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Two games from Carlsen this month: a win with Black where he was losing, and a loss with White where he was (probably) winning. But perhaps most importantly, we look at the miniature Caruana-Abdusattorov.

Download PGN of August ’23 Anti-Sicilian games

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Alapin with 2.Nf3 e6 3.c3 Nf6 4.e5 Nd5 5.d4 cxd4 6.cxd4 [B22]

First off, a trio of Alapins starting with 1.e4 c5 2.Nf3 e6 3.c3 Nf6 4.e5 Nd5. The first was an effort by yours truly from the British Championships, continuing with 5.d4 cxd4 6.cxd4 and now 6...b6. A few more natural moves brought us to the juncture after 11...Bb7:

In Ashton, A - Fernandez, D I had been looking to create winning chances against an opponent known to be extremely solid, which is probably easy enough against White’s more ambitious tries but required some ingenuity after the game’s 12.Bf4.

Next up, in Lintchevski, D - Vlasenko, M Black chose the more common 6...Nc6 instead, leading to a bit of a modern tabiya following 7.Bc4 d6 8.0-0 Be7 9.Qe2 0-0 10.Rd1 Bd7:

In blitz it is perhaps more testing to go for the dynamic 11.Nc3 here and assert that the damaged queenside pawns are of no importance. In classical chess I am more a fan of the game move 11.Bd2; one of the reasons for this game being selected despite the brief notes was that it was echoed nearly exactly a few days later. Another is to underscore my own preference for 6...b6 as Black.

Alapin with 2.Nf3 e6 3.c3 Nf6 4.e5 Nd5 5.Bc4 [B22]

Instead of 5.d4, Magnus Carlsen essayed the immediate 5.Bc4 in the recent encounter Carlsen, M - Caruana, F. Surprisingly, his almost equally renowned opponent went for the offbeat 5...Nb6 6.Bb3 c4, getting outplayed to the point where it seemed he might lose a miniature following 13.Na3:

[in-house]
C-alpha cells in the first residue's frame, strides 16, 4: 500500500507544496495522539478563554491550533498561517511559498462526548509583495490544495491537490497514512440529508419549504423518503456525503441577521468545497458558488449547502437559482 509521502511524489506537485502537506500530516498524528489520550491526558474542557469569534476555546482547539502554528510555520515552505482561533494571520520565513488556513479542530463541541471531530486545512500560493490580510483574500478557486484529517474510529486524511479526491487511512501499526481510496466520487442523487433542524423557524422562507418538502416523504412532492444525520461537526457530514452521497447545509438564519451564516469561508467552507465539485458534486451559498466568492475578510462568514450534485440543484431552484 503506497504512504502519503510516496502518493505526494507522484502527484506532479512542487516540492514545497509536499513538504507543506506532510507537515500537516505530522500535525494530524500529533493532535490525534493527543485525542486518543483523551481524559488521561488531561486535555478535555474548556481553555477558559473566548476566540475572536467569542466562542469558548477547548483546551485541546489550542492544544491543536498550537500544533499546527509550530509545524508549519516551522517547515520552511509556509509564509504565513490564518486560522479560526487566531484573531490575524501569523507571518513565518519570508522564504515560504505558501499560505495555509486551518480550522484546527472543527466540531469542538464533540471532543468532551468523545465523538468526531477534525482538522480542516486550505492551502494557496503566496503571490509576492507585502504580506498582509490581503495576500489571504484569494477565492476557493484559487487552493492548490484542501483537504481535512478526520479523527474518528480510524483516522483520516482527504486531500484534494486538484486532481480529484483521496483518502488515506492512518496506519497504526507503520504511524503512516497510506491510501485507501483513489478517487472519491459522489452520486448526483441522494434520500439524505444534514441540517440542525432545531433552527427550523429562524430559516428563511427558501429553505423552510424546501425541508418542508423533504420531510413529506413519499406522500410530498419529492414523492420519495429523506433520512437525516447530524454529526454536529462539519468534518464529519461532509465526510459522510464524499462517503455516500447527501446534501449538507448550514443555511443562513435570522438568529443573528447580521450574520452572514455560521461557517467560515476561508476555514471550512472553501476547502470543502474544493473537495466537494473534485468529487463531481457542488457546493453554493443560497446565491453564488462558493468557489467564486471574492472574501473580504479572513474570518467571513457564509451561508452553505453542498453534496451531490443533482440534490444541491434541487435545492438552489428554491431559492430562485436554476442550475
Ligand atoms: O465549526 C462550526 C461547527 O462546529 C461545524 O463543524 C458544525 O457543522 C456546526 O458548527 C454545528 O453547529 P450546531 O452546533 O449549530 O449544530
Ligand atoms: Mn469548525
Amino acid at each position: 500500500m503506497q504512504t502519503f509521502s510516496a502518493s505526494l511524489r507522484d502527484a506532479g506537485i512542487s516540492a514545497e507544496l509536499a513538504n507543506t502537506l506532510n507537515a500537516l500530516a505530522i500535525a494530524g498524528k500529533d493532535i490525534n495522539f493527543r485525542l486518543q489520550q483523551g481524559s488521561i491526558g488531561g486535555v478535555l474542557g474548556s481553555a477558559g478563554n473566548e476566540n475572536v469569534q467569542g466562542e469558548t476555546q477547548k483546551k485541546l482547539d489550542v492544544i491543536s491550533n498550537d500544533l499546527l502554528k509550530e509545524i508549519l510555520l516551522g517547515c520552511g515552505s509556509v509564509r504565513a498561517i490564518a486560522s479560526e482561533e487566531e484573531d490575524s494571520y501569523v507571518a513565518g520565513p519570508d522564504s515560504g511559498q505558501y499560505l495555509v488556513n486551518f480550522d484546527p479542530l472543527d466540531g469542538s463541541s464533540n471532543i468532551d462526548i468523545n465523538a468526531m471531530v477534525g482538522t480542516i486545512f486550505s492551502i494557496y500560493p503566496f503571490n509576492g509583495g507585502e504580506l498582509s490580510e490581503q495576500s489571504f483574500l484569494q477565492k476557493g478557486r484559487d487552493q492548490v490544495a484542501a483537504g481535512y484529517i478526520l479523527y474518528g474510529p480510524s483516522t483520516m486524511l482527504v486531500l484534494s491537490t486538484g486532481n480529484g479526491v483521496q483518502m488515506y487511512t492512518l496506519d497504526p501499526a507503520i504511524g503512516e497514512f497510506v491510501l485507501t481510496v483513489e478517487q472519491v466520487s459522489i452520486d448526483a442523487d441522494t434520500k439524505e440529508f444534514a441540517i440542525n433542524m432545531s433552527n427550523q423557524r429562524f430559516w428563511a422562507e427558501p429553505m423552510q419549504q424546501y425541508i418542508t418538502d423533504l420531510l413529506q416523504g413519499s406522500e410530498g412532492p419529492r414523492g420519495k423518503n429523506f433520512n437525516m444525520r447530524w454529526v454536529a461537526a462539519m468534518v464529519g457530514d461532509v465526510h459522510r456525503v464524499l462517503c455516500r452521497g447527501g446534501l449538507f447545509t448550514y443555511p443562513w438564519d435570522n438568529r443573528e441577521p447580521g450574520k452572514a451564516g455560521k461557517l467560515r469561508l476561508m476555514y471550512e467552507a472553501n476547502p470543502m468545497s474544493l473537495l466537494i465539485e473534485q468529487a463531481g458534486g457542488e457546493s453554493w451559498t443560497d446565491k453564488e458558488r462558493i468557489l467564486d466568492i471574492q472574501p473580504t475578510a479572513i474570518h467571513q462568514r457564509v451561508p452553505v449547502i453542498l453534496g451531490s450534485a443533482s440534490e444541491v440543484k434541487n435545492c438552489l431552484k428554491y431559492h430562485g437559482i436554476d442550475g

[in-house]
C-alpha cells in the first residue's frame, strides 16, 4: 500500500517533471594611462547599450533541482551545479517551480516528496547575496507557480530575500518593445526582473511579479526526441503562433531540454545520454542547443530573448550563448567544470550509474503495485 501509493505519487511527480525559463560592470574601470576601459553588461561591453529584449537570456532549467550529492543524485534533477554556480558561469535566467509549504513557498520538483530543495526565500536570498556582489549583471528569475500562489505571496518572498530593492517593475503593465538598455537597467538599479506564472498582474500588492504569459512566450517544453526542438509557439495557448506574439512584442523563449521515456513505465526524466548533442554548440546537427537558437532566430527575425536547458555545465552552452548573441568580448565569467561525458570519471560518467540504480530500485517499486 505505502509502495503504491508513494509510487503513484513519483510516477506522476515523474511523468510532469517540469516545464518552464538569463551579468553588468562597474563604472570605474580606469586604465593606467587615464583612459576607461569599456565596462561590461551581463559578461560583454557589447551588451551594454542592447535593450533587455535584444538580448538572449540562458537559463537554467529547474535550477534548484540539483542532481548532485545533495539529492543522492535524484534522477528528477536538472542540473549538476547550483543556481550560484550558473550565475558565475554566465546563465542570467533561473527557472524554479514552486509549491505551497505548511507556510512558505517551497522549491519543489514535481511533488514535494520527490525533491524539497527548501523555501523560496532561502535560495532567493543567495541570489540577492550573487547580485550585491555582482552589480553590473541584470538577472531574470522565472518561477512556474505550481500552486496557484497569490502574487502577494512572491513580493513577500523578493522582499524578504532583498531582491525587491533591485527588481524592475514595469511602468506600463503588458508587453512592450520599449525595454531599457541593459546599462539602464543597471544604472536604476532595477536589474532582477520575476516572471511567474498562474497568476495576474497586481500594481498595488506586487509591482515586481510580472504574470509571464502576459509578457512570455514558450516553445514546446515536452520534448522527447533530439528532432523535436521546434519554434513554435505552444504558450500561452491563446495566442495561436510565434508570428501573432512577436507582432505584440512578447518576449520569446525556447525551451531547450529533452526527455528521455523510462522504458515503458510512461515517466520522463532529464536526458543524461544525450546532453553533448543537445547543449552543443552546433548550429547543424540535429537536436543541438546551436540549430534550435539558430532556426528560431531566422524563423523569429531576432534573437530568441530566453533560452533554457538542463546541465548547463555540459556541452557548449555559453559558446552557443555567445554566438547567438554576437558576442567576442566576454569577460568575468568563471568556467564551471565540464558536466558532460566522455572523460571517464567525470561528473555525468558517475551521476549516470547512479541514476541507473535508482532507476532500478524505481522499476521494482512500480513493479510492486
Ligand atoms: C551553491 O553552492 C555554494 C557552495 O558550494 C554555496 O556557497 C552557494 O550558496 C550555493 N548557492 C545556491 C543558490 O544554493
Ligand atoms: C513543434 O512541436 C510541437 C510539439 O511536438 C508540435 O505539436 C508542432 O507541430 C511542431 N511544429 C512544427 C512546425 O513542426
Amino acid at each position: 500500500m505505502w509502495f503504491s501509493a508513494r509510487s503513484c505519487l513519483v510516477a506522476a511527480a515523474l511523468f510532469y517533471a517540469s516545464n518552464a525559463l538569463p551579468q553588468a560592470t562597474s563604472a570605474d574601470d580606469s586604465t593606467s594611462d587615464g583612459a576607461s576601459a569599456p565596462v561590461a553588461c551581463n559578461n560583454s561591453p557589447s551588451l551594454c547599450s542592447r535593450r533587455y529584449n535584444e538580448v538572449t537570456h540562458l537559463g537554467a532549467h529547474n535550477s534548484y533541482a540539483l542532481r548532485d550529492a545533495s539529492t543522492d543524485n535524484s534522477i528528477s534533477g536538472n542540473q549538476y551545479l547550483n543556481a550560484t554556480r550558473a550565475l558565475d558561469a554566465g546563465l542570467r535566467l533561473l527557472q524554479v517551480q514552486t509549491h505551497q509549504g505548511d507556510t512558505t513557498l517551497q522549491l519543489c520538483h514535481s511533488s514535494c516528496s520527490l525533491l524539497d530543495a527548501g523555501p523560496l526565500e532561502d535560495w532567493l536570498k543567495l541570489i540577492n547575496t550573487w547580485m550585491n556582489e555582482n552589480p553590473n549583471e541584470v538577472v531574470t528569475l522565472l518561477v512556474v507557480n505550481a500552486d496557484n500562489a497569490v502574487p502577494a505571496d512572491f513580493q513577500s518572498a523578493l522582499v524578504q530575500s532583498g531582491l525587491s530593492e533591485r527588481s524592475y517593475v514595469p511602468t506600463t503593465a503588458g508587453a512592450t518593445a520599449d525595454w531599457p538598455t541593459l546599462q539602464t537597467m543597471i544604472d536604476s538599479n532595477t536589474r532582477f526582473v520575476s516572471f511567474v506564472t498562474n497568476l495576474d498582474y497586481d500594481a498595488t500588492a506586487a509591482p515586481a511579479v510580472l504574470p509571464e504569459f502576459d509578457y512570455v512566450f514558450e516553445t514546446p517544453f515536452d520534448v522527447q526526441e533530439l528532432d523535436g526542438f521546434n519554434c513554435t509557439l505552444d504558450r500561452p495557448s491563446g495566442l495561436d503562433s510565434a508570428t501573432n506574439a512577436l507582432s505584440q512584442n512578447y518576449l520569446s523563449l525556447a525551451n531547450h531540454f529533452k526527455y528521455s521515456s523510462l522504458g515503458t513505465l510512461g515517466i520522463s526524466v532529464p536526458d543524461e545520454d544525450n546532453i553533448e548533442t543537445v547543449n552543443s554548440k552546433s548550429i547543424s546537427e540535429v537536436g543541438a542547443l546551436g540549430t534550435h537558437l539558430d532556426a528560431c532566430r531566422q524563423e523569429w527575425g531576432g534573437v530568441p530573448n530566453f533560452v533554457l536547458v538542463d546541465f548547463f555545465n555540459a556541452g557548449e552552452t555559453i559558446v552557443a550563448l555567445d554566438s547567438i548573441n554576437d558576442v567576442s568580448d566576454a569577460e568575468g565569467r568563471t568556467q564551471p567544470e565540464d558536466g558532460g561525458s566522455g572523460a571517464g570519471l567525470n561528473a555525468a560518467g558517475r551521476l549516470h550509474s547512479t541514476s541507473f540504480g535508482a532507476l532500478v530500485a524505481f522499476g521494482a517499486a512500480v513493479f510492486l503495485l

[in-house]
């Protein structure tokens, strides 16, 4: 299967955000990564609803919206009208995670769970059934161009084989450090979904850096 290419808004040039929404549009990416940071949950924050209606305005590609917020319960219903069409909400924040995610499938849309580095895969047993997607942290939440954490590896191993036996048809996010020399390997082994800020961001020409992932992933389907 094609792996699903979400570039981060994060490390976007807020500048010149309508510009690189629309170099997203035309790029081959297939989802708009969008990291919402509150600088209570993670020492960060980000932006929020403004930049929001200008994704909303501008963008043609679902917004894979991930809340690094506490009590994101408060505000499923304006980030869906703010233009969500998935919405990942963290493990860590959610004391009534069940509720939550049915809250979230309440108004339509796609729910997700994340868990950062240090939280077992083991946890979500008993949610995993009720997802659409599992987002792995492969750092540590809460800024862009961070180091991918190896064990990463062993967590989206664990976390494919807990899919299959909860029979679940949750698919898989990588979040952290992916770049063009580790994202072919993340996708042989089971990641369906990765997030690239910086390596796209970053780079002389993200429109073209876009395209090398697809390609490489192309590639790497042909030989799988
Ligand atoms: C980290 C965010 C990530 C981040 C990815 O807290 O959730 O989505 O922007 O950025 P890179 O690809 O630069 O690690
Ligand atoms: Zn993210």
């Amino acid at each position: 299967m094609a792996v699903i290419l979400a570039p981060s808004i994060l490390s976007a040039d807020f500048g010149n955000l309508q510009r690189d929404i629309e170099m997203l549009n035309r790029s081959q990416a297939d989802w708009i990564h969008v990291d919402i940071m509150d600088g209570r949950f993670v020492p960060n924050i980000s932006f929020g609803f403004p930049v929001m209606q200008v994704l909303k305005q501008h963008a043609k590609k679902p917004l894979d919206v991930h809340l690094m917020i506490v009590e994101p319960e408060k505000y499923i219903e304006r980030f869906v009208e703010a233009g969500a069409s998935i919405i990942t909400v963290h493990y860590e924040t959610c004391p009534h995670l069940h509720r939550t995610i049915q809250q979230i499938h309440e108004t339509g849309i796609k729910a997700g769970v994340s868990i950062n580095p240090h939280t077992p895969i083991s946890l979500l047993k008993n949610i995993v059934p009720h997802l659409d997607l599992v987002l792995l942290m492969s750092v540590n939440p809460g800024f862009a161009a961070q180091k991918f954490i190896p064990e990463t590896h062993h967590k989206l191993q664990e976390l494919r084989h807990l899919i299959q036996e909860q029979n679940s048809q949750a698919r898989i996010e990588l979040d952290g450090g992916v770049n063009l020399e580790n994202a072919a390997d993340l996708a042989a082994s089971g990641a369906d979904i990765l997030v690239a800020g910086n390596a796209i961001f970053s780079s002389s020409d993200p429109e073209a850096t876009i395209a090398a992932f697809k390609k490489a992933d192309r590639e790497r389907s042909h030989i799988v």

It takes a special kind of talent to defend positions which are not sharp, but have quite reliably passed the +1 mark. This Caruana proceeded to do, and when his opponent over-pressed, even managed to seize his chances for the full point.

Closed Sicilian with 2...Nc6 3.Bb5 Nd4 [B23]

Next, I give a couple of recommendations for Black along the path to the tabiya reached after 1.e4 c5 2.Nc3 Nc6 3.Bb5 Nd4 4.Nf3 Nxb5 5.Nxb5 a6 6.Nc3 d6 7.d4 cxd4 8.Qxd4 e5:

before investigating two of White’s important queen moves in the resulting position.

In Hari, M - Manish Anto, C White chose the more human 9.Qd3, achieving a good measure of control over the d5-square (by the standards of the genre) and had his opponent play ...Kh8 and almost immediately ...Kg8 back. So up to a certain point White’s play is very commendable, and then his opponent got right back into things with a well-calculated pawn sacrifice ...Bd8-a5. There is much more to this game than initially meets the eye.

Nimzovitch Variation with 2.Nf3 Nf6 3.e5 Nd5 4.Nc3 e6 5.Ne4 [B29]

A very sharp and modern line and a favourite of the young Uzbek player Nodirbek Abdusattorov. I recap some of the lines with 5.Nxd5 before moving onto the game continuation; perhaps the most interesting moment is on move 9 after Black has played 8...Qc7:

We are in practically new territory, with only 6 games played to date. The move chosen in Caruana, F - Abdusattorov, N was 9.Bd3, which while logical had never been seen before; I argue it may give Black good equalising chances especially compared with the exotic-looking 9.Rg1!?

Rossolimo with 3...e5 4.0-0 Bd6 [B30]

Building on last month’s Spanish theme was the heavyweight clash Giri, A - Carlsen, M, with the critical opening position perhaps occurring immediately after 4...Bd6:

I quite like both 5.c3 and 5.d4, and am less keen on the game’s 5.d3 from a theoretical as well as stylistic perspective. There follow some instructive move-order nuances from both sides, with the option of 13.Nh2 actually being a very useful one to bear in mind for these Spanish-type positions.

Anti-Najdorf Sicilian with 2.Nf3 d6 3.Nc3 Nf6 4.e5 [B50]

Seeking freshness in a recent morning OTB game, I opted for 1.e4 c5 2.Nf3 d6 3.Nc3 in the encounter Fernandez, D - Matviishen, V. Black unhesitatingly played the natural moves 3...Nf6 4.e5 dxe5 5.Nxe5 a6 6.g3 Qd6:

There is theory on 7.Nc4, but I was vaguely aware of it being relatively unfavourable to White (there is a recent NIC article on the subject) and so I opted for 7.Nf3. The sharp play which followed made it abundantly clear that both players wanted to win, unlike the majority of the top boards in that round!

Until next time, Daniel

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